Blood simple

James Nesbitt as civil-rights leader Ivan Cooper—the suit makes the man.

James Nesbitt as civil-rights leader Ivan Cooper—the suit makes the man.

Rated 4.0

Bloody Sunday is writer and director Paul Greengrass’ reconstruction of the events of January 30, 1972, in Derry, Northern Ireland. On that date, Ivan Cooper, the member of Parliament for the area, tried to lead 15,000 of his constituents in a peaceful civil-rights march protesting the curfews and internments implemented by the British government. Confrontations between rock-throwing demonstrators and British troops escalated into gunfire—first rubber bullets fired over demonstrators’ heads and then lead fired directly into the crowd. By the time the smoke cleared, 27 marchers had been shot, and 13 were dead.

The march was held in defiance of a ban on such demonstrations. Greengrass opens his film with scenes of Cooper (James Nesbitt) addressing his followers and planning the march, juxtaposed with others scenes of Major-General Robert Ford (Tim Pigott-Smith) laying down the law to the local press. It’s as if the two men already are drawing the lines on which the day’s clash will occur. In these very first minutes, Greengrass draws a picture of two mindsets on a collision course, and then he lets the wreck come.

Greengrass doesn’t avoid taking sides, however. He shows members of the Irish Republican Army as cynical observers on the sidelines of the march, sneering that it will serve no purpose and stashing their guns against the opportunity to use them. Still, he makes it clear that he doesn’t buy the results of the British inquiry and the self-serving stories of the soldiers after the massacre (none of those involved were disciplined; some were decorated). In Greengrass’ telling, the soldiers go into the situation with chins thrust belligerently out; maybe they’re looking for trouble, maybe not. In any case, they’re expecting it, and the trouble they expect comes in just the way they expect it; the crisis is self-fulfilling. Cooper pulls together all the elements of the march—talking always about Gandhi, Martin Luther King and nonviolence—while Ford moves his troops into position, snarling about “hooligans” and “yobbos.” Greengrass makes us squirm as we see events spiral out of control.

In fact, at times it almost seems that the film itself is spiraling out of control. Greengrass’ camera moves restlessly through his scenes. His microphones skitter around the outskirts of the frame—sometimes catching the dialogue and sometimes missing it. Between muttered whispers, overlapping conversations and glutinous Irish brogues, we catch maybe three words in 10. Part of the effect, of course, is pseudo-documentary: We feel not as if we are watching events reenacted, however expertly (think of Black Hawk Down), but as if we are seeing the events themselves as caught by news teams first roving the offices of the British Army and Cooper’s Derry Civil Rights Association. We feel as though we’re marching with the locals and then finally cowering behind walls and fences when the bullets begin to fly. Greengrass gives us the impression that he set out to make a documentary about a peaceful march back in 1972 and then simply left the cameras rolling after things got ugly.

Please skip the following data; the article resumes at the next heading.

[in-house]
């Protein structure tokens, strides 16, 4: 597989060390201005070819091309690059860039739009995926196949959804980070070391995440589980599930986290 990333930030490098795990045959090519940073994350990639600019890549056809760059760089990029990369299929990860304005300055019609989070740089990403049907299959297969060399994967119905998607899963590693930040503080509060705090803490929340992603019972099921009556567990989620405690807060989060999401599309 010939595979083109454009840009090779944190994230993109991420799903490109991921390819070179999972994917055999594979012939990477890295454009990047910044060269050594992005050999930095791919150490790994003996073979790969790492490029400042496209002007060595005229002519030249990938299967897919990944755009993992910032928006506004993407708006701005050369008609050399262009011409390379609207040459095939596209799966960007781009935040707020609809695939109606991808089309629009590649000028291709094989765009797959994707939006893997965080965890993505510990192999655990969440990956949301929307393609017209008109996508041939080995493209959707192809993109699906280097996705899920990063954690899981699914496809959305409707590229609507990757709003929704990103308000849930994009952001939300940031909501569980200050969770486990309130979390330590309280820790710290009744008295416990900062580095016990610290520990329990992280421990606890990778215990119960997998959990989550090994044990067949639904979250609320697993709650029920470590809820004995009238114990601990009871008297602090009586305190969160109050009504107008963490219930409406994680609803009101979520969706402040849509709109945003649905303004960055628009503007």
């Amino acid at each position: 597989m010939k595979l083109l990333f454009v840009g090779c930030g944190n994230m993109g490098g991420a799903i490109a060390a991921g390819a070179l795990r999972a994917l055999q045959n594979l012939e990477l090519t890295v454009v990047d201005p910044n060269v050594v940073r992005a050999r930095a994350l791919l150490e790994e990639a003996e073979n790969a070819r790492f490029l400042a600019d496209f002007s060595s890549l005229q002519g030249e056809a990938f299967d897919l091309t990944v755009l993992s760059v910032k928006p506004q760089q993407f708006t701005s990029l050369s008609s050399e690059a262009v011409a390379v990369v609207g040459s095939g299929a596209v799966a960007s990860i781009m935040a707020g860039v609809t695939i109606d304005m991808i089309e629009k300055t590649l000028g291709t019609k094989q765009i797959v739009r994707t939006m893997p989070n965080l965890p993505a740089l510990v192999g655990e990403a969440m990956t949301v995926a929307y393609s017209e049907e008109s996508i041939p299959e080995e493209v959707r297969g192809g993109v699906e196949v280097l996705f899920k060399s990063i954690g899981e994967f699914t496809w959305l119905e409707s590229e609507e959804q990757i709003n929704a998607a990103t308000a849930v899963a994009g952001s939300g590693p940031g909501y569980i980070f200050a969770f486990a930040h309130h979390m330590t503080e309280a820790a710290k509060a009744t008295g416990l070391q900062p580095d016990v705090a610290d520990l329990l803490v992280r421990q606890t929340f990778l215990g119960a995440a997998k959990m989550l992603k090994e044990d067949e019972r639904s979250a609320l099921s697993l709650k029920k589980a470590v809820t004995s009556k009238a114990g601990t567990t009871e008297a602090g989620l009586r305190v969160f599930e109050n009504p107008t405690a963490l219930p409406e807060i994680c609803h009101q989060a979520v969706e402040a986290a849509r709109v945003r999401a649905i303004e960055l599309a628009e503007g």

The film’s apparent chaos is part of Greengrass’ technique; by making us wonder if the film is getting away from him, he dramatizes how the march got away from Cooper and the military response got away from Ford. Not only does Greengrass capture the sights and sounds of the events of the day, he also gets under the surface to embody the fury, frenzy and panic that seizes everyone.

Given the style in which the movie works, it hardly seems pertinent to talk about performances. We don’t think about Nesbitt playing Ivan Cooper; we don’t think of him as Nesbitt at all. The actors all merge with the characters they’re playing. We almost expect them to glance at the camera and say, “Turn that thing off.”

Bloody Sunday has been rightly compared to movies like Costa-Gavras’ Z, about the assassination of a Greek politician, and Gillo Ponticorvo’s The Battle of Algiers, about that French colonial uprising. Like them, Bloody Sunday doesn’t dramatize or re-enact history so much as throw us back into it and make us feel it in our bones.